This is where I'm keeping any little things I type up while I'm playing around. They're more or less for my own reference, but since they're pretty simple I guess other clueless people could use them :)
Oh, and I've been typing them in gedit so the formatting is kinda wonky on the wiki. I'll fix it eventually.
 Creating Activities with Python code
asic Activity Creation for JHBuild w/ python.
note: This is merely a compilation of the various descriptions of activity creation of the olpc wiki (wiki.laptop.org) combined with my experience trying to create a working activity. Sometimes the descriptions are completely copied, some paraphrased, and some are all me.
1. Create a directory called 'activityname-activity' in the sugar-jhbuild/source folder, where 'activityname' is the name of your activity (ie, read, browse). The '-activity' is a naming convention.
2. Within that directory, create another called 'activity'
3. In the activity directory, create a new file called 'activity.info'. This file should have the following in it (lines beginning with # are my comments):
- This top line should not change; it should always read [Activity].
name = NameOfActivity
- This is the name of the activity as it will appear in Sugar.
service_name = com.Activity.Example
- This is the activity's dbus service name. It is required. It is also used
- as the activity's default service type when the activity is shared on the
- network. To determine this type, the distince parts (separated by the '.'
- character) are reversed, any '.' is replaced by a '_' character, and the
- type is prefixed by a '_' character. So in this example, the default
- service type would be "_Example_Activity_com".
class = myactivity.ActivityClass
- This is the location of the main class of the program, where 'myactivity' is the python file with the class in it, and
- 'ActivityClass is the name of the class.
icon = icon
- The name of the icon image file.
activity_version = 1
- The version of the activity.
show_launcher = yes
- Whether or not to show the icon in the sugar launcher.
4. Put the image (in .svg format) to be used as the activity's icon in the activity folder.
5. Go back to the activityname-activity directory.
6. In this directory, place the your python code files. Create the following blank files: 'setup.py', 'NEWS', and 'MANIFEST'
7. Open MANIFEST in a text editor, and type in a list of files to include in the package. (myactivity.py, for example.)
8. Edit the setup.py file to read:
- !/usr/bin/env python
from sugar.activity import bundlebuilder if __name__ == "__main__":
where 'MyActivityName' is the name of the activity. I don't really know where this name shows up; I created an activity with this name different from all the other ones I used and didn't see it anywhere. Maybe it's what it calls the .xo when you create an activity bundle?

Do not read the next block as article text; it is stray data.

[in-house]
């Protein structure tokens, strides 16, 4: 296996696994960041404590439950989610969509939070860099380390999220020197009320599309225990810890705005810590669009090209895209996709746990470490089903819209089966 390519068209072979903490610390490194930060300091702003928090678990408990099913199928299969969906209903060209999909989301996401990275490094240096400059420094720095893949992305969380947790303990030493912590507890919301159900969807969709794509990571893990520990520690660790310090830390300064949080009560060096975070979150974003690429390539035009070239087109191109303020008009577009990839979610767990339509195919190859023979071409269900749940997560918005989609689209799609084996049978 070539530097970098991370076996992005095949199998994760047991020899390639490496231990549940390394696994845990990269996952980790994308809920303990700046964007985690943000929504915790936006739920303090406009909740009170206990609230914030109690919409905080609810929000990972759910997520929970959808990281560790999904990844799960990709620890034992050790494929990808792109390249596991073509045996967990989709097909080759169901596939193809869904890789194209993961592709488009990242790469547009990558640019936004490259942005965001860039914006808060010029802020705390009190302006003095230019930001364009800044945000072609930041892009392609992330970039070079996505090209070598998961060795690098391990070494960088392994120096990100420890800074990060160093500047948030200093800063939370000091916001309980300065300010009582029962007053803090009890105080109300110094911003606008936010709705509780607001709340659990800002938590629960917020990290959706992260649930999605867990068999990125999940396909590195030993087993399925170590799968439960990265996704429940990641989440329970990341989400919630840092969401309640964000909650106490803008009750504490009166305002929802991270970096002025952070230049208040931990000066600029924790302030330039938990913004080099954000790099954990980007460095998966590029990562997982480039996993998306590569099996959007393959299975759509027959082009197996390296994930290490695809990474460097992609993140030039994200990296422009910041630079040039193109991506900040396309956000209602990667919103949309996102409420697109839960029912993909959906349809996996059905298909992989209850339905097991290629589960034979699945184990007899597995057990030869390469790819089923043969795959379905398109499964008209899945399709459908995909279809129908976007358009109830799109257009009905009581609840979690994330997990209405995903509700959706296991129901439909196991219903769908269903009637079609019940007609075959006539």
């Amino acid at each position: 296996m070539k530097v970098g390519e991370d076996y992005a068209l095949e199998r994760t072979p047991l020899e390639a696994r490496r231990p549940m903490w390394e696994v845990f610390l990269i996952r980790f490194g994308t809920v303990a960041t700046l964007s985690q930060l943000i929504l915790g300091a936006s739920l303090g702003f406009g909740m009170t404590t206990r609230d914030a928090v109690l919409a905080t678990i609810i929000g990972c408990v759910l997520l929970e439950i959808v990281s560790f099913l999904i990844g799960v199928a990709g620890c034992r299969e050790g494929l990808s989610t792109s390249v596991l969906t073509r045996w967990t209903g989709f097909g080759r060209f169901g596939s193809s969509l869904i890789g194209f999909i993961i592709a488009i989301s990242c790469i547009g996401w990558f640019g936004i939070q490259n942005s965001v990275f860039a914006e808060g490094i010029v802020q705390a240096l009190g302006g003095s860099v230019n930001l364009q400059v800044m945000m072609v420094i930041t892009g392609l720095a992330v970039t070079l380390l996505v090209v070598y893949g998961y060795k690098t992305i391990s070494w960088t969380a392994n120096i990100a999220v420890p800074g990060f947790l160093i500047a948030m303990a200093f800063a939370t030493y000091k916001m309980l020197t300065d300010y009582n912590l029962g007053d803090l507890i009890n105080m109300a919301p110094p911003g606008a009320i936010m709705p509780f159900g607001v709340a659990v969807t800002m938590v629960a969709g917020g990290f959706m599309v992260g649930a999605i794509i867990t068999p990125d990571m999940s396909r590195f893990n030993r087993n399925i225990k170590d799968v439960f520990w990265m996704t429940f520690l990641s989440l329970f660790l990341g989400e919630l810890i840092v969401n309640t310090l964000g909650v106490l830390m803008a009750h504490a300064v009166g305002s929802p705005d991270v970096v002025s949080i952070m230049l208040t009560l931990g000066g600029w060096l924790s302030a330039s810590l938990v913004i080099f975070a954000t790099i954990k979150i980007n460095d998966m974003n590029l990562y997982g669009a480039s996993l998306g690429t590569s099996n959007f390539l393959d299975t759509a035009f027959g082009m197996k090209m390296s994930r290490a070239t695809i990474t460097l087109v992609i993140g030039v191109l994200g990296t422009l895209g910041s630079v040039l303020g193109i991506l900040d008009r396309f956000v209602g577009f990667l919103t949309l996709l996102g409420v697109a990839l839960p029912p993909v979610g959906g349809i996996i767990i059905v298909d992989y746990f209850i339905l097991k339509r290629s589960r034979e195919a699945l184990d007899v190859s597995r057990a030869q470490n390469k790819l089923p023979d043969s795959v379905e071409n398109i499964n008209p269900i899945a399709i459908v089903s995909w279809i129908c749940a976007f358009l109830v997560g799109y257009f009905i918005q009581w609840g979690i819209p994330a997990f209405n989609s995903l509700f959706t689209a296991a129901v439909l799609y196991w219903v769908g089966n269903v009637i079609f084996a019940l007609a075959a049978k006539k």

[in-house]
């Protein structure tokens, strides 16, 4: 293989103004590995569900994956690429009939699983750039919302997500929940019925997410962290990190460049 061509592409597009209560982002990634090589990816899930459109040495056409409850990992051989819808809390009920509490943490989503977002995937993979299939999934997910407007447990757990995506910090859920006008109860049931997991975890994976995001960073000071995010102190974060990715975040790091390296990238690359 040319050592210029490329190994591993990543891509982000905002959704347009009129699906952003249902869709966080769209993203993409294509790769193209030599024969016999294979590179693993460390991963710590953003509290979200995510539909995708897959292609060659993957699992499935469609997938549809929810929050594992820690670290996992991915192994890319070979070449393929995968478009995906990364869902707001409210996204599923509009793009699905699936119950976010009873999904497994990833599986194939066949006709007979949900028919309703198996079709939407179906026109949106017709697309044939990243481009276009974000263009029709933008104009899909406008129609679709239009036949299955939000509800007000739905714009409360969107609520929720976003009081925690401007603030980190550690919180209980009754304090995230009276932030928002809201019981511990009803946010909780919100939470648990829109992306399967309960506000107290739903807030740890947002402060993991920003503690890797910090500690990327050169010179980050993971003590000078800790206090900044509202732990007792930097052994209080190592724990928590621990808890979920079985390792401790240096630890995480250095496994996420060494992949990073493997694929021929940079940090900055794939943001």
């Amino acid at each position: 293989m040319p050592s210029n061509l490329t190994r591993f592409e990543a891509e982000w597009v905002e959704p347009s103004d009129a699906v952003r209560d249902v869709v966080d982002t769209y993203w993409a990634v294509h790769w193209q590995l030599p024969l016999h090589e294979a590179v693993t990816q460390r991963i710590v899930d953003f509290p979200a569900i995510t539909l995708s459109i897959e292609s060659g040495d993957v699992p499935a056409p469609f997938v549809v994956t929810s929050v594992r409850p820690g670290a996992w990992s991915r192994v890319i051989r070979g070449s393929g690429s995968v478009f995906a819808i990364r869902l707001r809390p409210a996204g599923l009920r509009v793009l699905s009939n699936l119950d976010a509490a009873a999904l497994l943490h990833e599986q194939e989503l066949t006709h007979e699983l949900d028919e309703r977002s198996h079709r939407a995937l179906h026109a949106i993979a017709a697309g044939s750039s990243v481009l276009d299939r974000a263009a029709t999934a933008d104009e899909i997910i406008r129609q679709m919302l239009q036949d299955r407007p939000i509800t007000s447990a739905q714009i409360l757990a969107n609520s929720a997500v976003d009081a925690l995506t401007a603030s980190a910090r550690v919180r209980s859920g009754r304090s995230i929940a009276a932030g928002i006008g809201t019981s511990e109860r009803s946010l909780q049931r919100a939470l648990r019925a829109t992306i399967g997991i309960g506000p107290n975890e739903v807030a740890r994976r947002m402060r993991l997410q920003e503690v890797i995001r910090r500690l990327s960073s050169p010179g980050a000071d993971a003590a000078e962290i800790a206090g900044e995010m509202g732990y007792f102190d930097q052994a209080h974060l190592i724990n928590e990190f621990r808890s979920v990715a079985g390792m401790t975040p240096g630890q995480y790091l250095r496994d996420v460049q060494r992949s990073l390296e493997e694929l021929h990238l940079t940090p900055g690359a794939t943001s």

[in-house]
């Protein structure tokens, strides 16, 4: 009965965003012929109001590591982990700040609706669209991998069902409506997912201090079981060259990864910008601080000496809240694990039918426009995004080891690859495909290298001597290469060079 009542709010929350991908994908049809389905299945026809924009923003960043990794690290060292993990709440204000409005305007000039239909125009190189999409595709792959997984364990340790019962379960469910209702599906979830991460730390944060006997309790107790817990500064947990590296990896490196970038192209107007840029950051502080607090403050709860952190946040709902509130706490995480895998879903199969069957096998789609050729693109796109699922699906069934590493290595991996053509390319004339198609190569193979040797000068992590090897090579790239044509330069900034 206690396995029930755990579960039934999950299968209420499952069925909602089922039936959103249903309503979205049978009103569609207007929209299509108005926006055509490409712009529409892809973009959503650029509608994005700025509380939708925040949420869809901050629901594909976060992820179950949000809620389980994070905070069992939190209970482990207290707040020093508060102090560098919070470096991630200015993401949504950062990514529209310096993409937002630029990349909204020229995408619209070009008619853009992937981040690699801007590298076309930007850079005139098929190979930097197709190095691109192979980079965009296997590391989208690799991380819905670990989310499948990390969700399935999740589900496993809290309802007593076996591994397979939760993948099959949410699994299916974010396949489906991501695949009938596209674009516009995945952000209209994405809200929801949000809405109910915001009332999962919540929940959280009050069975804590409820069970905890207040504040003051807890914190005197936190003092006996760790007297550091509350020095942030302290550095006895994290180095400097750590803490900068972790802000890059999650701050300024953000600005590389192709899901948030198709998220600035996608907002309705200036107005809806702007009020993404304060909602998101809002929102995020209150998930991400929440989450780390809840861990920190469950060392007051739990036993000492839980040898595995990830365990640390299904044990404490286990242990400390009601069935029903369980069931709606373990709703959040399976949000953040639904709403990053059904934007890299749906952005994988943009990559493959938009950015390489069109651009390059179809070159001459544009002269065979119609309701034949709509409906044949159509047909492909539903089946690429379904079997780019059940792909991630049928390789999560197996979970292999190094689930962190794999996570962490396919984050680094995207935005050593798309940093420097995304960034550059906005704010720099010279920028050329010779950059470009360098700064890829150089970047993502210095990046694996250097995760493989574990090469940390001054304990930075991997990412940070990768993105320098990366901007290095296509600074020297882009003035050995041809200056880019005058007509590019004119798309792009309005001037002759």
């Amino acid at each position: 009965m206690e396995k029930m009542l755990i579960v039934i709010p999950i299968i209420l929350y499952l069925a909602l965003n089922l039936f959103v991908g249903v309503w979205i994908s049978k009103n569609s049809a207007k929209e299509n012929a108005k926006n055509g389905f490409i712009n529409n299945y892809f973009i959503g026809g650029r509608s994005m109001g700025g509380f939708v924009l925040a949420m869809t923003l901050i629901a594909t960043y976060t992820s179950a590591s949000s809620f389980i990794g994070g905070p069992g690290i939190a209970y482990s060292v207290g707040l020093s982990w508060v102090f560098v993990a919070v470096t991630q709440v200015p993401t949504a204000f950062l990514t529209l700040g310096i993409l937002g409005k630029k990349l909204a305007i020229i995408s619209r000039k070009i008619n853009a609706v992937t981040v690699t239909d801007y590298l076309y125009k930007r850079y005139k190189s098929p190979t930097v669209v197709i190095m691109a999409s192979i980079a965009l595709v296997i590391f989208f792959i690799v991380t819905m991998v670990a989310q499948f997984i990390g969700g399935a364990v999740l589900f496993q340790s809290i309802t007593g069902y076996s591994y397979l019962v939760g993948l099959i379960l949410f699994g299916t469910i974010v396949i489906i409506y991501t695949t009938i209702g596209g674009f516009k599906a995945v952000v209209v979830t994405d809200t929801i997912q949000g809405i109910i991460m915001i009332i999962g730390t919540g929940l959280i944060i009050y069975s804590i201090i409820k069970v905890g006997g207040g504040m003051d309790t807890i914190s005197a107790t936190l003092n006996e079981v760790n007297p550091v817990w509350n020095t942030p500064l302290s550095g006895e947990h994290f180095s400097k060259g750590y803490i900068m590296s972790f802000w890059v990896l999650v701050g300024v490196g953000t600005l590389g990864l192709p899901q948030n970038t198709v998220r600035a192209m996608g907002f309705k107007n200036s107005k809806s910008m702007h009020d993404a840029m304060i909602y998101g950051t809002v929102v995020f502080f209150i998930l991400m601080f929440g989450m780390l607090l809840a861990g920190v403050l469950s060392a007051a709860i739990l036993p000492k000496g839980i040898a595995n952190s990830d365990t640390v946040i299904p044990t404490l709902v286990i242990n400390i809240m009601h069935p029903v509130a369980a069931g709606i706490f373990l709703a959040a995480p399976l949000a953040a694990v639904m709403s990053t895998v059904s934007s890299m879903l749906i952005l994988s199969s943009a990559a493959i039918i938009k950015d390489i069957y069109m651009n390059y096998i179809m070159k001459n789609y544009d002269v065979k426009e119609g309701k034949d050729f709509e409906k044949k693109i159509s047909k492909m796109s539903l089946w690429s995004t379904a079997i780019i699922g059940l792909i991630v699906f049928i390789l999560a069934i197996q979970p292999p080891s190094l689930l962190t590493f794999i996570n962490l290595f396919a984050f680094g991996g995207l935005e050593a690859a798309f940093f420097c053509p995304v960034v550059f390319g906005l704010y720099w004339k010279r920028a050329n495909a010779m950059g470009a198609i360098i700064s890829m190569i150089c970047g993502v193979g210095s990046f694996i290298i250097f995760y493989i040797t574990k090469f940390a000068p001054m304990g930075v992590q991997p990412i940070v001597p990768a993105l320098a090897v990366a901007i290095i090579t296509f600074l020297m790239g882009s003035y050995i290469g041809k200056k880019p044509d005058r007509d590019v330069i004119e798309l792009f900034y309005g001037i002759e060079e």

- You can just call bundlebuilder.start(), it will pick up the activity name from your activity/activity.info file (the above usage had no effect and will generate a obtuse warning message). --Garycmartin
9. In the terminal, run ./sugar-jhbuild shell
10. cd to the activityname-activity folder and run 'python ./setup.py dev'
11. The activity should now show up in Sugar. To create an activity bundle instead of installing it to sugar, run 'python ./setup.py dist'
 XO emulation Remote Display w/ qemu and vnc
qemu runs disk images and is what we're using here to emulate an XO, kqemu is a module that speeds up qemu emulation, and vnc "provides remote control software which lets you see and interact with desktop applications across the network."
1. Install qemu, kqemu, and vncserver.
The first step is to install kqemu:
$ sudo aptitude install kqemu-common kqemu-source module-assistant
$ sudo m-a prepare
$ sudo m-a build kqemu
$ sudo m-a install kqemu
That all should have kqemu set up. You also may have to run:
$ sudo modprobe kqemu
Then install qemu:
$ sudo aptitude install qemu
Get and install vnc. I used 'http://www.tightvnc.com/'.
2. Get an XO image.
Get the XO image that can be found on this page:
Extract that image, the final file should be a .img file.
3. Emulate the image on the network and...stuff.
From here, instructions are from http://wiki.laptop.org/go/Remote_Display
Emulate the image using qemu, with vnc options to
qemu -kernel-kqemu -vnc 0 -k en-us [XO image name].img
I actually used '-vnc 1' because 0 was taken up by something else, I think. Click and drag the img into the terminal to get it's path, or type it in manually.
At this point, the server should be set up. On the computer you want to run the image on, install vncviewer software and use it to open the vncserver.
$ vncviewer [ip]:1
where [ip] is the ip address of the computer that the vncserver is running on. Alternately, on a windows pc, download realvnc and connect to [ip]:1 with it.